Even sugarcane and bananas stems at the place of work are fair game for greedy Kenyans seeking ‘office perks’, writes JOHN KARIUKI
When United States President John F Kennedy said, “Ask not what your country can do for you — ask what you can do for your country,” he didn’t have Kenyans in mind.
Down here, you earn the respect of your peers and your community by milking the republic and your employer for all it’s worth, even if it costs you more in the process.
Justus is a civil servant based in Nairobi. While on leave last year, he stood by the roadside waiting for a matatu to travel upcountry. But as fate would have it, a driver from his workplace saw him and stopped a departmental pick-up truck by the roadside. This driver was on an official trip to Nyeri where Justus was headed so he hopped in and in no time was getting updated on office gossip.
But just before Ruiru, the driver took a detour to carry “a few things” home and parked behind a dingy roadside bar to load his goods.
Justus was shocked to see the driver loading empty paint tins, jerricans and pieces of soft board — which he identified as scrap from an ongoing facelift at the office — onto the government vehicle. He also noticed one or two broken chairs, malfunctioning wall clocks and several worn out tyres.
What should have been a quick two-hour trip to Nyeri became a nightmare when the driver detoured, yet again, at Kenol and headed into the interior of Murang’a to drop his cargo.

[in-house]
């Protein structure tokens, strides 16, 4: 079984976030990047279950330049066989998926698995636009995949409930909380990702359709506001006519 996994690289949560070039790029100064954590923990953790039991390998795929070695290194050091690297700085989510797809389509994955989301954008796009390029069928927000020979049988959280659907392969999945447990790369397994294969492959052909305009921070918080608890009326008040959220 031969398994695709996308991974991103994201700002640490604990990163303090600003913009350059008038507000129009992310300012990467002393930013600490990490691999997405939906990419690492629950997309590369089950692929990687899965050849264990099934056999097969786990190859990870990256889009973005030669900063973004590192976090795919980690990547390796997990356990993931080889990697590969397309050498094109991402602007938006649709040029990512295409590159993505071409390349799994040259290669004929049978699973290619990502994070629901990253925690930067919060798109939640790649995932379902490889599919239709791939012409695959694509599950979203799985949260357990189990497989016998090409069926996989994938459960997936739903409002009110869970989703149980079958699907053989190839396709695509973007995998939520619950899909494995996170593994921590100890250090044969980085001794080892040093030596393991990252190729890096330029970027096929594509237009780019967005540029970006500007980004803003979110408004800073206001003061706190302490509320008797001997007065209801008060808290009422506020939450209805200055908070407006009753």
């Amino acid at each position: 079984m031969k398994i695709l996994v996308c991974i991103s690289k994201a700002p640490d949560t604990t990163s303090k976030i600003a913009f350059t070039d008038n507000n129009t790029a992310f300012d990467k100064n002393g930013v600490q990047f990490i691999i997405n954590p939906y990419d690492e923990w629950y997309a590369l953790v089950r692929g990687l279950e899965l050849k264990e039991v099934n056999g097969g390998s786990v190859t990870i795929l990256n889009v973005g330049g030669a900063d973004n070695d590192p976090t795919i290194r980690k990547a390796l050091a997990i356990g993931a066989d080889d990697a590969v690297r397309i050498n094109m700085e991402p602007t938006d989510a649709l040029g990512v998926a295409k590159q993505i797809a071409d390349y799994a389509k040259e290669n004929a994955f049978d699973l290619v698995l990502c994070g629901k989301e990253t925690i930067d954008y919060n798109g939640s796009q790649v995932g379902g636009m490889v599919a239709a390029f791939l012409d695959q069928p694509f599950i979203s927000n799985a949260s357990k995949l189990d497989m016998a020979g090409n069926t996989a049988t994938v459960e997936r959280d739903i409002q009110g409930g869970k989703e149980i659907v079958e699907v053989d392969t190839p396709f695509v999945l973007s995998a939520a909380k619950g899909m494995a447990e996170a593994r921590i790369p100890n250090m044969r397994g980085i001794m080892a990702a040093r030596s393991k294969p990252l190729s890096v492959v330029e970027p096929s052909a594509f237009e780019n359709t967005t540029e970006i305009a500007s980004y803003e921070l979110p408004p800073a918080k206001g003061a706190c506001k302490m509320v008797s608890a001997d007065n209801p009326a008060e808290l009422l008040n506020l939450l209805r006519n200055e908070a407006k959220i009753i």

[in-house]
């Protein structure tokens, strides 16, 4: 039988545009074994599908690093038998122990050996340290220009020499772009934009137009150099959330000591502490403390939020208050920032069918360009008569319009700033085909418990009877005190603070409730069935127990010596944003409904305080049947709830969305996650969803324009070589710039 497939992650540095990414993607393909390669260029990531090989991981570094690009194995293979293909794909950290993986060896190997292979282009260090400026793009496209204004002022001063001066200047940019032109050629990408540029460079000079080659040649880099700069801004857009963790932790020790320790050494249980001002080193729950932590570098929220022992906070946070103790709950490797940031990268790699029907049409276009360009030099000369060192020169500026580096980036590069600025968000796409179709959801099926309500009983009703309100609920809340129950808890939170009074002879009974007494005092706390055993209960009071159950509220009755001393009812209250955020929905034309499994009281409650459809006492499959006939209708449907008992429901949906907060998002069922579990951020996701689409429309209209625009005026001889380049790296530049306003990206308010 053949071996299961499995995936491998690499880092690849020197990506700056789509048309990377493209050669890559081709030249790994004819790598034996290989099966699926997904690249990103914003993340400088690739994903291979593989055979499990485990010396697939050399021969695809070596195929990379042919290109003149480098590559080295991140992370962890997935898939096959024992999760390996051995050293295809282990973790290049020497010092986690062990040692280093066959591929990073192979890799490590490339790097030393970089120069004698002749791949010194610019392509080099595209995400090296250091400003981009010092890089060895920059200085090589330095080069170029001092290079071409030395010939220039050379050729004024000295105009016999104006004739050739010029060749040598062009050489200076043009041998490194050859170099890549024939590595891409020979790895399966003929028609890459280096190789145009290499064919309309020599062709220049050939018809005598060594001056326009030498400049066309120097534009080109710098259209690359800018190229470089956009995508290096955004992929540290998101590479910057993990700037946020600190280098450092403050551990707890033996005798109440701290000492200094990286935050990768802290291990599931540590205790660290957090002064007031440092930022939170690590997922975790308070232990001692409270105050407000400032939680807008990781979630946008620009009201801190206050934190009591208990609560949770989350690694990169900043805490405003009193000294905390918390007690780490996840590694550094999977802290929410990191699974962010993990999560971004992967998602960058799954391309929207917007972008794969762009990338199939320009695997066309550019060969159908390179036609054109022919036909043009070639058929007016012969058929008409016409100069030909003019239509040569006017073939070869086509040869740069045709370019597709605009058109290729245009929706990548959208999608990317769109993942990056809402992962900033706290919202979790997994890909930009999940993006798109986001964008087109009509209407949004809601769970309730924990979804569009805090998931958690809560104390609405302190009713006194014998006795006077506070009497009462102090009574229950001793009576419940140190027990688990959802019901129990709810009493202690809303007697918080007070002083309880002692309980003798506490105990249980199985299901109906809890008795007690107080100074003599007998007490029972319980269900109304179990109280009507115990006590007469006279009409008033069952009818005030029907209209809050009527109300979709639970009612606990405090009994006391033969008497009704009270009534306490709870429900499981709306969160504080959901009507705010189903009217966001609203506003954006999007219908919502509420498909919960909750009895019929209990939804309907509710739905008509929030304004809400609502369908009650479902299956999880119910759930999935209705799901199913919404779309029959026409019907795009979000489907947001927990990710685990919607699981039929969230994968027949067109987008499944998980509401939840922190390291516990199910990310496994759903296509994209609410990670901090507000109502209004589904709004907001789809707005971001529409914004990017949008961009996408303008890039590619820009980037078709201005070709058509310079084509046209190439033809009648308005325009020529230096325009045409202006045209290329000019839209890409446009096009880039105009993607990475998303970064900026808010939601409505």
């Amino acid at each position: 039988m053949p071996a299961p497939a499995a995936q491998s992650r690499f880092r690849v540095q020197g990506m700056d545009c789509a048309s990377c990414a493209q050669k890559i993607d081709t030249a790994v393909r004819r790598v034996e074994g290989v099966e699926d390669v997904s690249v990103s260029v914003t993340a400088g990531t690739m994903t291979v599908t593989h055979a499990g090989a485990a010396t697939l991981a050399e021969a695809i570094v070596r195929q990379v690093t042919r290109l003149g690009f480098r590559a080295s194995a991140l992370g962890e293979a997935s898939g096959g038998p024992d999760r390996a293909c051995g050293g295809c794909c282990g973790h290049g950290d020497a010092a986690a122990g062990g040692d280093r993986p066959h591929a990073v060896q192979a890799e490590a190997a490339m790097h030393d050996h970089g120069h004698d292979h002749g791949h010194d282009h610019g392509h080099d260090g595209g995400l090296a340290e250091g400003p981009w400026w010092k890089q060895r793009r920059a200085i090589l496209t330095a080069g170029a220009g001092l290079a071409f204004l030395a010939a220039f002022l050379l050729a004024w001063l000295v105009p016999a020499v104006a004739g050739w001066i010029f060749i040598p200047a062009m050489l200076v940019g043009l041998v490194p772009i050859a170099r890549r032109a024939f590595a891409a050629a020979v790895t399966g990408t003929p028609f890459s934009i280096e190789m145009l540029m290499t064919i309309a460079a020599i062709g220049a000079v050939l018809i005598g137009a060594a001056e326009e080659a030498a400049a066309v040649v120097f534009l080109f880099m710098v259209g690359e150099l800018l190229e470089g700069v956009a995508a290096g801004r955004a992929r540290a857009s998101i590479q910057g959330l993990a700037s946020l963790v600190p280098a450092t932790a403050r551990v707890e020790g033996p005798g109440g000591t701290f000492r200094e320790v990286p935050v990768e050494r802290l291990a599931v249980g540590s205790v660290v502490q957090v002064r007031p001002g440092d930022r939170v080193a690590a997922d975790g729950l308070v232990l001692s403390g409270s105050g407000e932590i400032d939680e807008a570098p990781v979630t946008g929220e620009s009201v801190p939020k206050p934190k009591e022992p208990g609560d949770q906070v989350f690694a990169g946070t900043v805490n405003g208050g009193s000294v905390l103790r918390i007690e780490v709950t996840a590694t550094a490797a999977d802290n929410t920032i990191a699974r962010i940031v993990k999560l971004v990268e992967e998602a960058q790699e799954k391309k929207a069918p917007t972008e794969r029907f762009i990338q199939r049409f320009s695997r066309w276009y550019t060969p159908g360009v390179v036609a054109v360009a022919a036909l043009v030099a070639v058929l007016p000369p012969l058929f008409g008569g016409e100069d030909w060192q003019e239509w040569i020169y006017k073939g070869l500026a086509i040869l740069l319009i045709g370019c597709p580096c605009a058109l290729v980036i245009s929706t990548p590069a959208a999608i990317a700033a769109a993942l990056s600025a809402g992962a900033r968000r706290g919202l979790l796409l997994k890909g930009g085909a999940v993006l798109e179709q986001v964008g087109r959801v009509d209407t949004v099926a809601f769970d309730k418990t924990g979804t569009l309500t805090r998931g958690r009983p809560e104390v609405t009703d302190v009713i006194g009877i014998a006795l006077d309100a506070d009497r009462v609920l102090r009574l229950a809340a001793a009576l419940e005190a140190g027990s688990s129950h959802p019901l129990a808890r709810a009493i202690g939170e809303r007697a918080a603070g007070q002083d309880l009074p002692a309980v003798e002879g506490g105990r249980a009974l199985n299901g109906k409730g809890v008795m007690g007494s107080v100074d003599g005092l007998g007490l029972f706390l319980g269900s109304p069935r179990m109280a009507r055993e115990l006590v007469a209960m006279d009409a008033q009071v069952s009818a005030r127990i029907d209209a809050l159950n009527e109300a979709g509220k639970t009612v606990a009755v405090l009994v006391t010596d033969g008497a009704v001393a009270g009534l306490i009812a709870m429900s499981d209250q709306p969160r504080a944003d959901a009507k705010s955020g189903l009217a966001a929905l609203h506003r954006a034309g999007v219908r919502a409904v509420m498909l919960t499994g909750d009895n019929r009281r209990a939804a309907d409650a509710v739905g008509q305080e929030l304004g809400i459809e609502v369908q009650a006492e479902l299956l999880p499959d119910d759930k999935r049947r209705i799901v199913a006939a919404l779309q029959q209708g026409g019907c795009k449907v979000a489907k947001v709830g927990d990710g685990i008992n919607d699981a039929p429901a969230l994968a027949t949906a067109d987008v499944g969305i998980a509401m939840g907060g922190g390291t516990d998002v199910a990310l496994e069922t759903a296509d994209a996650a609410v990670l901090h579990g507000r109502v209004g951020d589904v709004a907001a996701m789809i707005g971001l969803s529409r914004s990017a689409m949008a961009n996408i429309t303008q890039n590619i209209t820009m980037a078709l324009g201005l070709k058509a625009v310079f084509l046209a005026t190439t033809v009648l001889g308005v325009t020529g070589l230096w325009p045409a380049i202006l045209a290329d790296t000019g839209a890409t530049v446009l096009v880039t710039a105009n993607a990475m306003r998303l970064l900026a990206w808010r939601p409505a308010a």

“We took a dirt road that had many winding turns. Up and down valleys, we went,” says Justus.
“When we arrived at his rural home, his mother would not hear of us leaving before taking the traditional cup of tea, which, of course, led to a heavy lunch two hours later,” says Justus.
Unfortunately, on their way back to the main road, it rained heavily and they had to hire eager youths to pull and push the government car uphill.
“Imagine I had to part with the fare I had presumably saved to pay the youths when we finally hit the tarmac!” regrets Justus.
That Government driver is among Kenyans who will do anything to harvest free goodies at the workplace. They range from the top police officer who orders his driver to chauffer his three-year-old daughter to baby class in his official car every morning to the minister who uses school buses from his or her constituency to ferry supporters.
Hillary Kilaga* from Voi says while his boss earns a six digit salary, he is not averse to ordering that all empty cartons, in which supplies are brought, be strictly reserved for him.
“In fact, there is a standing order that all empty buckets in which cooking fat and detergents are supplied are his, unless he gives express authority to the contrary in writing,” says Kilaga.
“This man causes a ruckus when his daily newspaper misses on his desk though he rarely reads them,” adds Kilaga. “But every so often, he is spotted selling a load of old newspapers at a butchery in town.”
Kilaga’s boss, certainly used to many unfettered perks, also mistakes the staff ‘merry go round’ as an extension of his official duties.
“He has hijacked the chama. He frequently directs officials to lend him money even when it’s not his turn, meaning somebody has to be stood down,” moans Kilaga.
Ciku Big* who works in Thika is equally fascinated by her boss’ unrivalled zeal for benefiting from the workplace despite his large ego.
“When we hold bashes at the workplace, there is a subtle and unwritten rule that the boss must take the leftovers home for his dogs,” she says.